Today’s sermon spoke to the wonder of Christmas and how important it is to really read the scriptures that speak of Christ’s birth. Not only should we read them, but meditate or ponder on them, for there is so much to cause us to wonder in amazement.
Today’s carol, What Child is This* speaks to one of the points the pastor made. Why would Jesus be born in a stable, a place for animals, not humans? He was King, after all.
Why lies He in such mean estate, Where ox and ass are feeding? Good Christian, fear: for sinners here the silent Word is pleading.
So bring Him incense, gold, and myrrh, Come peasant, king, to own Him; The King of kings salvation brings; Let loving hearts enthrone Him.
Even from the manger, Jesus was showing sinners that he came for all. Both peasant and king can know him as Lord and Savior. While the lowliest of shepherds came to worship, so did the wisest of men. He is, after all, for us all.
Thus the reason the pastor said he wore his cowboy boots to church this morning — to show that Jesus accepts us, no matter the kinds of shoes we wear, no matter our status in life. The important thing is to remember to turn to him.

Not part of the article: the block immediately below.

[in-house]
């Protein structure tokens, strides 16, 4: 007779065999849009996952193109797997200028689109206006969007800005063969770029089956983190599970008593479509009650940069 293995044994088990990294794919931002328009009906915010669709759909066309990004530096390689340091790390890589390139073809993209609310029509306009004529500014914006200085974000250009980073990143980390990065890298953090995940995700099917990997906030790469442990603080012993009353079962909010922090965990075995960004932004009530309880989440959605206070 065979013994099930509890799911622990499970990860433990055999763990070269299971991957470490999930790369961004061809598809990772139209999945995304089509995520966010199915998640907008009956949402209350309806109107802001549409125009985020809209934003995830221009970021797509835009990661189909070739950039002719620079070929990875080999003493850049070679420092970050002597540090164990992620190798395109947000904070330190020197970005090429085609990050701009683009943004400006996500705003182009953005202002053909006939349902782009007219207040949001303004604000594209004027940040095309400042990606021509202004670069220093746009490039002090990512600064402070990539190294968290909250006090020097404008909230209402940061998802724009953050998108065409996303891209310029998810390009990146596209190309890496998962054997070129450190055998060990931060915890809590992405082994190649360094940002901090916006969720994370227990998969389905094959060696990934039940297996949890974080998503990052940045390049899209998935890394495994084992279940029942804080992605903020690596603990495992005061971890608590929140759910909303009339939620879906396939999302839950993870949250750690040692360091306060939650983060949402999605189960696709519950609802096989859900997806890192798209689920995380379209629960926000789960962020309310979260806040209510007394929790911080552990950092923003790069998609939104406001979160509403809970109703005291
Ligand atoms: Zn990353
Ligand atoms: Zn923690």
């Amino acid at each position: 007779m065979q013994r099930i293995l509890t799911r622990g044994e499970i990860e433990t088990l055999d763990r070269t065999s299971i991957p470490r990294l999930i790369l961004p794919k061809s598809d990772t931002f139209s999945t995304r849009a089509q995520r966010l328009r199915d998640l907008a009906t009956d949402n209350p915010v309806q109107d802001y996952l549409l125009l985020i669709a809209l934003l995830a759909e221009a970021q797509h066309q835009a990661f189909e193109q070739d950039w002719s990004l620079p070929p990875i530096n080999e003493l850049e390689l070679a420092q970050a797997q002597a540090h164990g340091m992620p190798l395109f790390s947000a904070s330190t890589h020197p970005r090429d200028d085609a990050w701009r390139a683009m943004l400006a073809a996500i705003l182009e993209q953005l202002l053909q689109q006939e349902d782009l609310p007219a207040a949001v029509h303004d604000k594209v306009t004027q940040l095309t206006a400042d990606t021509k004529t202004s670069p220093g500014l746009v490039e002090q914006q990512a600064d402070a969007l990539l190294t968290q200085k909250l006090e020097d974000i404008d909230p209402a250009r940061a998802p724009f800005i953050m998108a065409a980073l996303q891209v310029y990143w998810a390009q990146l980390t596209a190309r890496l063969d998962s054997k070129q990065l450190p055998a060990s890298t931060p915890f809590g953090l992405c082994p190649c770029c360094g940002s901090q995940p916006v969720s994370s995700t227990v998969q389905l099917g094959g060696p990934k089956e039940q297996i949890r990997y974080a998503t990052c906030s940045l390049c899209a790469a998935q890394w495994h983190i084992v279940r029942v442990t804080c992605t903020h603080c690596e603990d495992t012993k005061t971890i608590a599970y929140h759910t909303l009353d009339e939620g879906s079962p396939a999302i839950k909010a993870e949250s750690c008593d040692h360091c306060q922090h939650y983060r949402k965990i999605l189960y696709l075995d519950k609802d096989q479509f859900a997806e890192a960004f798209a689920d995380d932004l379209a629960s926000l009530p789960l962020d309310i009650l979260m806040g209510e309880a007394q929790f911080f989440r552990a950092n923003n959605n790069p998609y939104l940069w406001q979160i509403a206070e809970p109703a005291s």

This, this is Christ, the King, whom shepherds guard and angels sing: Haste, haste to bring Him laud, the Babe, the Son of Mary!
Don’t waste time on chasing after the things of this world — hurry and give Jesus Christ your life, your worship, your gifts, your all. He alone is worthy. He alone can provide salvation for your soul.
What Child is this? An amazing child, destined to be the sacrifice necessary for the salvation of all mankind — rich, poor, peasant, king. Jesus is the source of our wonder; he is our hope.
*WORDS: William C. Dix, 1827-1898. MUSIC: Traditional English Melody, 16th Century; harm. John Stainer, 1840-1901.